The Importance of Losing

by tarynhaggerstone | October 15, 2013 11:50 pm

by TARYN HAGGERSTONE[1]

Competition: Winning vs Losing

The Importance of Losing[2]
Winning is fun, and so is hitting a PR or destroying a WOD, obviously.

But when it comes down to it,  the “best” competitions[3] are the ones where the WODs don’t play to our strengths or we miss our lifts or we fall short of how we wanted to place — because those are the ones we can really learn from.

Now of course I am not using the word “best” in reference to “most fun” or “most memorable” (at least not in a good way); I’m talking about “best” as in what will help us become better athletes.

Having success is an important part of competition, because if we always failed/did poorly, it

a) wouldn’t be much fun;
b) would probably result in us quitting/giving up; and
c) we’d never reach a higher level (kinda hard to get to the next level of competition if you keep coming in last).

Raise your game: When we want to get better at something what do we do? We train with/go up against people who are stronger, faster, and/or more experienced…
However, there is often much more to be learned from the competitions where we are out of our league, under-prepared, or simply don’t perform as expected than there is from the ones where we killed it. When we want to get better at something, what do we do? We train with/go up against people who are stronger, faster, and/or more experienced because they raise the bar and can help us realize that almost anything is possible if we’re willing to work for it.

Part-way through WOD 1 at the Crossfit Squamish Fall Challenge, about when I started to realize my metcon needs some work[4]

Part-way through WOD 1 at the Crossfit Squamish Fall Challenge, about when I started to realize my metcon needs some work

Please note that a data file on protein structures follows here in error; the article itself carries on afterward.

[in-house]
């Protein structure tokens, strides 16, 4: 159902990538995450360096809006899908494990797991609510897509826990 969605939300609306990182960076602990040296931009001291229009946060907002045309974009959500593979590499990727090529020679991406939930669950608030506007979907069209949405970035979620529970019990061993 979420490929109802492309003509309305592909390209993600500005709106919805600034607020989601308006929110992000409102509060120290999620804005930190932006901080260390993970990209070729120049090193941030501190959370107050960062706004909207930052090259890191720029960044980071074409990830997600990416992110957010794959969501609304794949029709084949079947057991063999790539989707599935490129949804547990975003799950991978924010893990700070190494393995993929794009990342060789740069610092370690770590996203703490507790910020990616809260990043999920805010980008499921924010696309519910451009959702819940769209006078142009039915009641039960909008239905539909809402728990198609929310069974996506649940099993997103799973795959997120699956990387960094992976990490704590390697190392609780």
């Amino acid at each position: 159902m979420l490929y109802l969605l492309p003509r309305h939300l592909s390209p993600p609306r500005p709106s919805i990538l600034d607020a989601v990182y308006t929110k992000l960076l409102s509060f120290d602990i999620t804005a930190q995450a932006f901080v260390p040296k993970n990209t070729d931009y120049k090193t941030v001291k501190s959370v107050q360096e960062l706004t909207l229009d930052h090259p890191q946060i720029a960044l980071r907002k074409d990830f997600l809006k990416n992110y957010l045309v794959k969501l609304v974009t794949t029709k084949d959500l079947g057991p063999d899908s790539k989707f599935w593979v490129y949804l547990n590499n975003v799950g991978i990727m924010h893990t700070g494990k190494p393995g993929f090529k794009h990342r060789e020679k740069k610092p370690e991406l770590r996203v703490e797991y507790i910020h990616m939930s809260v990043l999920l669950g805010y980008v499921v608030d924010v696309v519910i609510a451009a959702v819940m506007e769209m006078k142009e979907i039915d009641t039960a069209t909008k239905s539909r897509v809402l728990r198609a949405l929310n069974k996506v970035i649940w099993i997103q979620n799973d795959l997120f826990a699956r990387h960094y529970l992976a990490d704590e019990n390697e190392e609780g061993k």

Lessons from Losing

This is something I needed to remind myself after last weekend (I competed on a team with my older sister Sally in the CrossFit Squamish Fall Challenge[5], and I did a lot worse than I’d hoped), and I figured the best way would be to put into words the ideas that were bouncing around in my head.

Going into the competition, I knew there were going to be some REALLY strong competitors… and knowing Jesse Bifano[6] and Chris Schaalo [7](the competition organizers), I was pretty sure the WODs were going to be rough. But after training hard all summer and really focusing on my strength[8], I was feeling… well… strong.

And as it turns out, I was/am as strong as I expected. Sally and I came in 3rd on WOD 2 Part 1 (a 2-min AMRAP of 135# back squats[9]), which is by far the best I’ve ever placed in competition and it felt awesome (we high-fived when the results/rankings were posted). However, I didn’t really learn anything from this workout because I already knew my squats were good — I’d been squatting all summer.

Enter WOD 3, aka “The Most Uncomfortable WOD I’ve Ever Done”

WOD 3 = A 12 Minute AMRAP of 40 Yard unweighted Prowler Pushes[10]

WOD 3 = A 12 Minute AMRAP of 40 Yard unweighted Prowler Pushes

I died.

Going into this workout I thought we would do relatively well. Though I wasn’t expecting to win (especially as I’d never used a prowler before), I figured we were both strong and would have an easier time pushing it, right? Yeah… that didn’t exactly happen.

Sally was awesome, running the prowler out and back every round, but after round 2 I was having trouble keeping the damn thing moving, let alone being able to run with it. I’d spent all summer training my strength, but most of that was low volume/high weights (think sets of 5 reps or less), and I was not prepared for 12 minutes of “Death by Prowler Push.”

Mental toughness, like any other skill, needs to be trained constantly, and I clearly had not done so over the summer.
Technically speaking, I knew that focusing almost purely on strength training over the summer would decrease my met-con and muscular endurance, though I did not fully understand that impact until last weekend. What was worse, however, was the realization that my mental toughness[11] and ability to just keep moving during those, long grueling WODs wasn’t what it should be. Mental toughness, like any other skill, needs to be trained constantly, and I clearly had not done so over the summer. Yes, my legs did give out, but if I’m being honest with myself —  it was my brain that quit.